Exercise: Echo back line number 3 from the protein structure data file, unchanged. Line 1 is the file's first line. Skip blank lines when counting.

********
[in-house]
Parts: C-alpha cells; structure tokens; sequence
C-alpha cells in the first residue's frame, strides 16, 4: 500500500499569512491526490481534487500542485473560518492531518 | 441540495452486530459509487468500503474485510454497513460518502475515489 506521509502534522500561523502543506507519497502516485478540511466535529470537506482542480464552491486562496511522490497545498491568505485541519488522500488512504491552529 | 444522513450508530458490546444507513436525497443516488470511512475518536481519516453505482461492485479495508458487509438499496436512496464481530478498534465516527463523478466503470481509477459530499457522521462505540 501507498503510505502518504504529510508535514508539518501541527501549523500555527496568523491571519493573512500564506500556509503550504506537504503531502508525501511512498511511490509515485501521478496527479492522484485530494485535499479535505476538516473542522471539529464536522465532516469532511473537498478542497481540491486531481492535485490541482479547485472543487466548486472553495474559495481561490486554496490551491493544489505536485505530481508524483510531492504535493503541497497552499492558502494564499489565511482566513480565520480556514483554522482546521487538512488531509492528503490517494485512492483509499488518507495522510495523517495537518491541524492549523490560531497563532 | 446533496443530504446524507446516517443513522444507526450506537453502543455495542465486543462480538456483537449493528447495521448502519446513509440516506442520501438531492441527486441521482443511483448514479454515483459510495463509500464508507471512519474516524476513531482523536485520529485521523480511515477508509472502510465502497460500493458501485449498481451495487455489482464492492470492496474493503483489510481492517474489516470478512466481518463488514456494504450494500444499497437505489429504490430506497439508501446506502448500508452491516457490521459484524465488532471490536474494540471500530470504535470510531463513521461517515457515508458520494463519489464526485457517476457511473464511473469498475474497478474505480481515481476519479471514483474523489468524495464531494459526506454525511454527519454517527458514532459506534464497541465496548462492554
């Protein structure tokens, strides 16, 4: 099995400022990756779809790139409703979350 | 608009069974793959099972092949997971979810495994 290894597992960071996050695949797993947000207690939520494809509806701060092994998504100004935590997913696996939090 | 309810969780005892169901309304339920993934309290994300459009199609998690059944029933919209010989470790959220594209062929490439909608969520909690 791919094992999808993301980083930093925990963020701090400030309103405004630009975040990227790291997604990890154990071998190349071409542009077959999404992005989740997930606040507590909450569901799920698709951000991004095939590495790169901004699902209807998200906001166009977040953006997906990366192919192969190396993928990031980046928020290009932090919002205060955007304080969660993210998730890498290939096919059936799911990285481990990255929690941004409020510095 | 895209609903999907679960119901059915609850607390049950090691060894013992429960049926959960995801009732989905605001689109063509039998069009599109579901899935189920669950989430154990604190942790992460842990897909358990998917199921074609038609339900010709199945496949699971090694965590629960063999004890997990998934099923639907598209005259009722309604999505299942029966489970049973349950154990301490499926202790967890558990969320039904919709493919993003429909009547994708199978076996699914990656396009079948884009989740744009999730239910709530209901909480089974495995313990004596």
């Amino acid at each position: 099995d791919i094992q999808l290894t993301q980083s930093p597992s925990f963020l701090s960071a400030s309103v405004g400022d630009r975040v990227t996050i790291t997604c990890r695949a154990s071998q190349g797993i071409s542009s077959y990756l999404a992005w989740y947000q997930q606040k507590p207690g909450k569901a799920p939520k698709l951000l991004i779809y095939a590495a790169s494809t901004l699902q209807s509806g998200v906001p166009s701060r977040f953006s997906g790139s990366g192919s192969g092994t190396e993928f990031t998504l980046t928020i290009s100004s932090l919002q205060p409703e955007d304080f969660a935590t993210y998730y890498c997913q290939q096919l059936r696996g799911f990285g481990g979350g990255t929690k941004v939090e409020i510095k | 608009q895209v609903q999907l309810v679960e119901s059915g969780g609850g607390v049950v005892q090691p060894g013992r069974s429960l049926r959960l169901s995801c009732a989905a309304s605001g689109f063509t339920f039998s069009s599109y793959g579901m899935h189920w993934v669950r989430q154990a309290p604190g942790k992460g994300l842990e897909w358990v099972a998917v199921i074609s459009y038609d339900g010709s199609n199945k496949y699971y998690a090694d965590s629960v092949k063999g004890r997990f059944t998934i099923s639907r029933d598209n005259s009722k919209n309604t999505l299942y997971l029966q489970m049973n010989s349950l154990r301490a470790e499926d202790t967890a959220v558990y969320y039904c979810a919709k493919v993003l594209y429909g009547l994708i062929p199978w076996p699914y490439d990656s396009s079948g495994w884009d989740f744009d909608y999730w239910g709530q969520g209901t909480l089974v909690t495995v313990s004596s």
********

C-alpha cells in the first residue's frame, strides 16, 4: 500500500499569512491526490481534487500542485473560518492531518 | 441540495452486530459509487468500503474485510454497513460518502475515489 506521509502534522500561523502543506507519497502516485478540511466535529470537506482542480464552491486562496511522490497545498491568505485541519488522500488512504491552529 | 444522513450508530458490546444507513436525497443516488470511512475518536481519516453505482461492485479495508458487509438499496436512496464481530478498534465516527463523478466503470481509477459530499457522521462505540 501507498503510505502518504504529510508535514508539518501541527501549523500555527496568523491571519493573512500564506500556509503550504506537504503531502508525501511512498511511490509515485501521478496527479492522484485530494485535499479535505476538516473542522471539529464536522465532516469532511473537498478542497481540491486531481492535485490541482479547485472543487466548486472553495474559495481561490486554496490551491493544489505536485505530481508524483510531492504535493503541497497552499492558502494564499489565511482566513480565520480556514483554522482546521487538512488531509492528503490517494485512492483509499488518507495522510495523517495537518491541524492549523490560531497563532 | 446533496443530504446524507446516517443513522444507526450506537453502543455495542465486543462480538456483537449493528447495521448502519446513509440516506442520501438531492441527486441521482443511483448514479454515483459510495463509500464508507471512519474516524476513531482523536485520529485521523480511515477508509472502510465502497460500493458501485449498481451495487455489482464492492470492496474493503483489510481492517474489516470478512466481518463488514456494504450494500444499497437505489429504490430506497439508501446506502448500508452491516457490521459484524465488532471490536474494540471500530470504535470510531463513521461517515457515508458520494463519489464526485457517476457511473464511473469498475474497478474505480481515481476519479471514483474523489468524495464531494459526506454525511454527519454517527458514532459506534464497541465496548462492554